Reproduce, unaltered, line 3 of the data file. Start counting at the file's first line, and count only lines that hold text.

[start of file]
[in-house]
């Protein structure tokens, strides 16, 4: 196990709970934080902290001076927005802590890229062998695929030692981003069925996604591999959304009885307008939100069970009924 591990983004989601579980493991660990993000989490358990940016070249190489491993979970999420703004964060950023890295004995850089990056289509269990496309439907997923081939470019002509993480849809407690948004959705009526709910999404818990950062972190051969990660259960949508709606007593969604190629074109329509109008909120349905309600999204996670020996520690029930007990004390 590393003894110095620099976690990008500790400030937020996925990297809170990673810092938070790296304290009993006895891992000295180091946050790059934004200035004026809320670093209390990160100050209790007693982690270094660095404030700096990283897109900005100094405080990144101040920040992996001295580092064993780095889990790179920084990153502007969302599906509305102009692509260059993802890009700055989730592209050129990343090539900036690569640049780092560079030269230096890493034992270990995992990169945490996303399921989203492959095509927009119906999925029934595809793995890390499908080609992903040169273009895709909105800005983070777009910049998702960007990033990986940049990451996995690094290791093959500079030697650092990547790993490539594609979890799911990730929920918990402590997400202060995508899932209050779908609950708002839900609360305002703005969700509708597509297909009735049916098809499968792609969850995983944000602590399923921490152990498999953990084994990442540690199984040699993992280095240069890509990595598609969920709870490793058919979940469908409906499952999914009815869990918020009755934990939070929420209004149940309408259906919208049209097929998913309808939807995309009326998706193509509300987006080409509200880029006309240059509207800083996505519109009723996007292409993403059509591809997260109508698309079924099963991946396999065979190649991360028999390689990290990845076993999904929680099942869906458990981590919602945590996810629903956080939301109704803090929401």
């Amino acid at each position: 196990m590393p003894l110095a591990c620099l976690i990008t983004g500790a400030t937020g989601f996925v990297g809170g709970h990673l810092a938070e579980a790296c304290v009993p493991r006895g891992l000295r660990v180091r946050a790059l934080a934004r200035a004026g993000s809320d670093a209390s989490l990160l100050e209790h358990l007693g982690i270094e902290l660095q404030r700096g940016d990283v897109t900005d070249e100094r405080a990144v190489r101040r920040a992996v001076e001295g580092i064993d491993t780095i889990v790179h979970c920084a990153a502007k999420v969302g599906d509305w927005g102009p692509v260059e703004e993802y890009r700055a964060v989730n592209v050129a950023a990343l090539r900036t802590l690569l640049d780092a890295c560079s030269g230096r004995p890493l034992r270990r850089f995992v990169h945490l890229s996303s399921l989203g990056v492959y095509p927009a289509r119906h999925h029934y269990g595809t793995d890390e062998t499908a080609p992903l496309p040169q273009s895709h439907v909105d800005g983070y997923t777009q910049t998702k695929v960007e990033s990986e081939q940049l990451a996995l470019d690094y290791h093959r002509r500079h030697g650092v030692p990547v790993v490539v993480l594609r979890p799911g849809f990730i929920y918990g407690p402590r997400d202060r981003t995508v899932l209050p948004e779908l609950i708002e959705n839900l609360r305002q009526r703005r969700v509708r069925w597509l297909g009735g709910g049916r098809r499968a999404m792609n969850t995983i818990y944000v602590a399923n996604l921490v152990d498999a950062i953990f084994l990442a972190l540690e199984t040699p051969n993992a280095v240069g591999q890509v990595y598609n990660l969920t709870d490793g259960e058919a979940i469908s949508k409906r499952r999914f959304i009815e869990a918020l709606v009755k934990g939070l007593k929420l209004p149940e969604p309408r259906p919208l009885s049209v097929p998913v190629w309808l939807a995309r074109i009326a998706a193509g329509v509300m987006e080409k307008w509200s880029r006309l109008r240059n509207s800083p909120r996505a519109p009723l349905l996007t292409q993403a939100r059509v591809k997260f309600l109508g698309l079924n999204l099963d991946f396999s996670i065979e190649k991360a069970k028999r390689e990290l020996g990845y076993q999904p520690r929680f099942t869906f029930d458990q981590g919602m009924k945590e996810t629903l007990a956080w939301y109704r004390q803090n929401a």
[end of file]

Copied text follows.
């Amino acid at each position: 196990m590393p003894l110095a591990c620099l976690i990008t983004g500790a400030t937020g989601f996925v990297g809170g709970h990673l810092a938070e579980a790296c304290v009993p493991r006895g891992l000295r660990v180091r946050a790059l934080a934004r200035a004026g993000s809320d670093a209390s989490l990160l100050e209790h358990l007693g982690i270094e902290l660095q404030r700096g940016d990283v897109t900005d070249e100094r405080a990144v190489r101040r920040a992996v001076e001295g580092i064993d491993t780095i889990v790179h979970c920084a990153a502007k999420v969302g599906d509305w927005g102009p692509v260059e703004e993802y890009r700055a964060v989730n592209v050129a950023a990343l090539r900036t802590l690569l640049d780092a890295c560079s030269g230096r004995p890493l034992r270990r850089f995992v990169h945490l890229s996303s399921l989203g990056v492959y095509p927009a289509r119906h999925h029934y269990g595809t793995d890390e062998t499908a080609p992903l496309p040169q273009s895709h439907v909105d800005g983070y997923t777009q910049t998702k695929v960007e990033s990986e081939q940049l990451a996995l470019d690094y290791h093959r002509r500079h030697g650092v030692p990547v790993v490539v993480l594609r979890p799911g849809f990730i929920y918990g407690p402590r997400d202060r981003t995508v899932l209050p948004e779908l609950i708002e959705n839900l609360r305002q009526r703005r969700v509708r069925w597509l297909g009735g709910g049916r098809r499968a999404m792609n969850t995983i818990y944000v602590a399923n996604l921490v152990d498999a950062i953990f084994l990442a972190l540690e199984t040699p051969n993992a280095v240069g591999q890509v990595y598609n990660l969920t709870d490793g259960e058919a979940i469908s949508k409906r499952r999914f959304i009815e869990a918020l709606v009755k934990g939070l007593k929420l209004p149940e969604p309408r259906p919208l009885s049209v097929p998913v190629w309808l939807a995309r074109i009326a998706a193509g329509v509300m987006e080409k307008w509200s880029r006309l109008r240059n509207s800083p909120r996505a519109p009723l349905l996007t292409q993403a939100r059509v591809k997260f309600l109508g698309l079924n999204l099963d991946f396999s996670i065979e190649k991360a069970k028999r390689e990290l020996g990845y076993q999904p520690r929680f099942t869906f029930d458990q981590g919602m009924k945590e996810t629903l007990a956080w939301y109704r004390q803090n929401a």